Skip to main content

How to Communicate Effectively with Your Partner

When it comes to building a strong, healthy relationship, communication is key. Here are our top tips when it comes to how to communicate effectively with your partner.

effectively communicate with partner

effectively communicate with partner

Learning how to communicate effectively with your partner is definitely one of the secrets to developing a solid relationship. You and your partner need to be able to speaking openly and honestly—but respectfully—in order to solve problems, address concerns, and become closer as a couple. Even if you feel comfortable discussing anything and everything with your partner, there’s more to effectively communicating than just talking. In fact, knowing when to talk and when to listen can be quite tricky—and it takes lots of practice.

Here are our tips on how to communicate effectively with your partner.

Don’t keep it all in.

When thinking about how to communicate effectively with your partner, the first rule might sound simple: express yourself. Often, people might feel afraid to share their feelings with their partner (particularly if it’s a new relationship) for fear of dampening the mood or worse, starting a fight. In fact, the opposite is true—by keeping your feelings bottled up, there’s a higher likelihood that you’ll eventually blow up at your partner. If you feel the need to have a serious conversation with your partner, don’t wait. Broach the topic while you’re still relatively calm about the issue, rather than waiting until you’re ready to explode.

Find the right time to talk.

It’s true that you shouldn’t wait too long to discuss an important issue with your partner, but finding the exact right time to have the conversation is essential. If your partner had a bad day at work, is sick, or just generally cranky, you probably won’t have much success bringing up the fact that they continue to leave dirty dishes in the sink. Instead, wait for a time when your partner is in a better mood. It’s all about matching your partner’s mood with the topic at hand—doing so may mean the difference between a calm convo and a blowout fight.

Be honest, but respectful.

We’ve heard it before: Honesty is the best policy. When you’re communicating with your partner, whether it’s about a minor issue (not putting the toilet seat down, for example) or a major one (a disagreement about a new job or a move), it’s so important to tell the truth about how you’re feeling. You’ll feel so much better getting your true feelings off your chest. But learning how to communicate effectively with your partner is not so much about what you say, but how you say it. Speak calmly, clearly, and concisely—if it helps to write your thoughts down before your discussion, go for it. Once you’ve finished speaking your piece, allow for some silence so that your partner can have time to think and respond.

Listen to your partner’s needs—we mean, really listen.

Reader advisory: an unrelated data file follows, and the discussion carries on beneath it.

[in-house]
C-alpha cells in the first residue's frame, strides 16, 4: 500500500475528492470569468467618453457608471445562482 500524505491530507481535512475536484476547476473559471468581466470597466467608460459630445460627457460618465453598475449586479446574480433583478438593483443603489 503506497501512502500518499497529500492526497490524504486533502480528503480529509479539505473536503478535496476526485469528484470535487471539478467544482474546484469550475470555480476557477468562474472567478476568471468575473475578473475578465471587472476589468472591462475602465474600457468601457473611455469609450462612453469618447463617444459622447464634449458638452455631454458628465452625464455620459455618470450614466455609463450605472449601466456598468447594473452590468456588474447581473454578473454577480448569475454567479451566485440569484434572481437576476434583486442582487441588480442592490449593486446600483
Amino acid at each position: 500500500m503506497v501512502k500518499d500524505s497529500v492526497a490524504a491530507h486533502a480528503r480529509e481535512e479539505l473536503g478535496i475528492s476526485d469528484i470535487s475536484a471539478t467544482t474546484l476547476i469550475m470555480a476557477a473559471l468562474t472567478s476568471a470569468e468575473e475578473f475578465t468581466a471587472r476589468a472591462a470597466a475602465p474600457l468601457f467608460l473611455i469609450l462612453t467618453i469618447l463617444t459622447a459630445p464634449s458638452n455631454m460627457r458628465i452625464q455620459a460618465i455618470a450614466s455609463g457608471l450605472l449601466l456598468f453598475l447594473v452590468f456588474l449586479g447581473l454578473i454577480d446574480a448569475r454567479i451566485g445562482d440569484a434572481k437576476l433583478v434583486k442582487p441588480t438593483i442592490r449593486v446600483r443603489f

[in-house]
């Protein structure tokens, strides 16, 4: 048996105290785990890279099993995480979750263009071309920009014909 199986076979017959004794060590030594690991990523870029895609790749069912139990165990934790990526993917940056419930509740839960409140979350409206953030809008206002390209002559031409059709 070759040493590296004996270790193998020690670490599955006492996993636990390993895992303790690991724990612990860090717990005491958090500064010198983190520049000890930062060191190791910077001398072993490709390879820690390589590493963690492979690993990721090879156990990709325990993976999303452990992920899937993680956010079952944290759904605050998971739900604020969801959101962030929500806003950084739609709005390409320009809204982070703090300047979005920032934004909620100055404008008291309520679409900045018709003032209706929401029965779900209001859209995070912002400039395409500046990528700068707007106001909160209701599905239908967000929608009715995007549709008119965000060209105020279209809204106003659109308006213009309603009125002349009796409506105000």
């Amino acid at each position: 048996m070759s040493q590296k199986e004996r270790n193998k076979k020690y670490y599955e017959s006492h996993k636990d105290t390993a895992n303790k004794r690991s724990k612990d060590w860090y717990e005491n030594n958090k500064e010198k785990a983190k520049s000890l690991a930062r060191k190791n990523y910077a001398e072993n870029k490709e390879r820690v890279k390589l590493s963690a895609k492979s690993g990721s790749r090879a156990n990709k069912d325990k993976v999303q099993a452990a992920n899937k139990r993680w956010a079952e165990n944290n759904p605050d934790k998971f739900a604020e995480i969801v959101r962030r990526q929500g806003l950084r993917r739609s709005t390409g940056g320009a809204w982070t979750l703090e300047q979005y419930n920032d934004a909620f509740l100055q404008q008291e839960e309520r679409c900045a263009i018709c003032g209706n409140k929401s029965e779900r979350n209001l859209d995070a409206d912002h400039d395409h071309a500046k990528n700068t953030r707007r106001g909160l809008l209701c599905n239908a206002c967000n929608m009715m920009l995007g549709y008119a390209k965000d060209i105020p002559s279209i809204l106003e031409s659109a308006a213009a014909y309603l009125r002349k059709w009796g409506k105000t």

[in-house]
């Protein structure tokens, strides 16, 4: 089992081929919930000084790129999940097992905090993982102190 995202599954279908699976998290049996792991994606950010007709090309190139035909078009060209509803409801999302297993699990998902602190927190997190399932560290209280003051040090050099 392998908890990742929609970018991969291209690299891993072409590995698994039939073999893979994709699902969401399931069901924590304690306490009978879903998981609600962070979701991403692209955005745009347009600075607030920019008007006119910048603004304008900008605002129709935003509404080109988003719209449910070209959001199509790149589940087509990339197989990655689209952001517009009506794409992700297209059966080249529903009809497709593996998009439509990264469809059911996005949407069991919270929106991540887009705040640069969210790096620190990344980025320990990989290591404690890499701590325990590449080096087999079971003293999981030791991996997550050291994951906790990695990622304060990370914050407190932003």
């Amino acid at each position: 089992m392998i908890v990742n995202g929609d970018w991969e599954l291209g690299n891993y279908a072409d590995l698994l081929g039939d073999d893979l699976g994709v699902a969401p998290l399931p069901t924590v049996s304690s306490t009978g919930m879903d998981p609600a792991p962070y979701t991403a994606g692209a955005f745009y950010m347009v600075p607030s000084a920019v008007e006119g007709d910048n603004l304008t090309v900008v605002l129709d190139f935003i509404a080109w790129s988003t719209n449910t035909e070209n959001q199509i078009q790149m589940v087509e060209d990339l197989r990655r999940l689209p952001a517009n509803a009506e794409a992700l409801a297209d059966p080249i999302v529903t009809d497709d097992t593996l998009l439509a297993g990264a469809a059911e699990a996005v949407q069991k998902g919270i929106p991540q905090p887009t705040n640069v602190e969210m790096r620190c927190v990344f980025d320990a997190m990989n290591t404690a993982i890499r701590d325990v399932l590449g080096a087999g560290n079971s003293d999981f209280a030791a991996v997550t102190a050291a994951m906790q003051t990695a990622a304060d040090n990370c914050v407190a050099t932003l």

When it comes to how to communicate effectively with your partner, how you listen is just as important as what you say. It’s essential that you respect your partner and allow him or her the time to respond, without interrupting. Show that you’re an active listener by really taking in all that your partner’s said, and responding in a way that affirms that you’ve really heard everything. Nodding, taking your time to respond, and asking follow-up questions are all good ideas. Serious conversations should not be rushed—there’s no need to talk over your partner, especially if you disagree. It’s essential that you’re both able to express yourselves and be heard.  

Stay calm.

It can be easy to freak out if you and your partner are stuck in a disagreement. Remember that it’s totally normal for couples to disagree, and your best bet is to stay as even-keeled and calm as possible in order to ensure a swift resolution. That means, no interrupting, no yelling, no storming out of the room. Even if your partner starts to get agitated, try not to follow suit. If you can remain calm, you’re more likely to solve the problem instead of making things worse.

Be prepared to compromise.

A major part of a successful relationship is the ability to compromise. This give-and-take means that you might not get exactly what you want, but you and your partner should be generally satisfied with the outcome. For example, if you want a huge wedding and your partner wants a super-intimate affair, you might need to net out somewhere in the middle. This doesn’t mean that either of you “lost” the argument, it means that you’re able to work together to come up with a doable solution.

Practice makes perfect.

Effectively communicating with your partner doesn’t only come into play when you’re having a super-serious discussion. It really happens every day, from deciding what’s for breakfast to figuring out which show to watch on TV. Follow the pattern: Calmly speak your mind, give your partner time to listen, thoughtfully respond, and come to an agreement or compromise. This template works in a variety of situations, big and small, and you’ll find it becomes second nature the more you do it.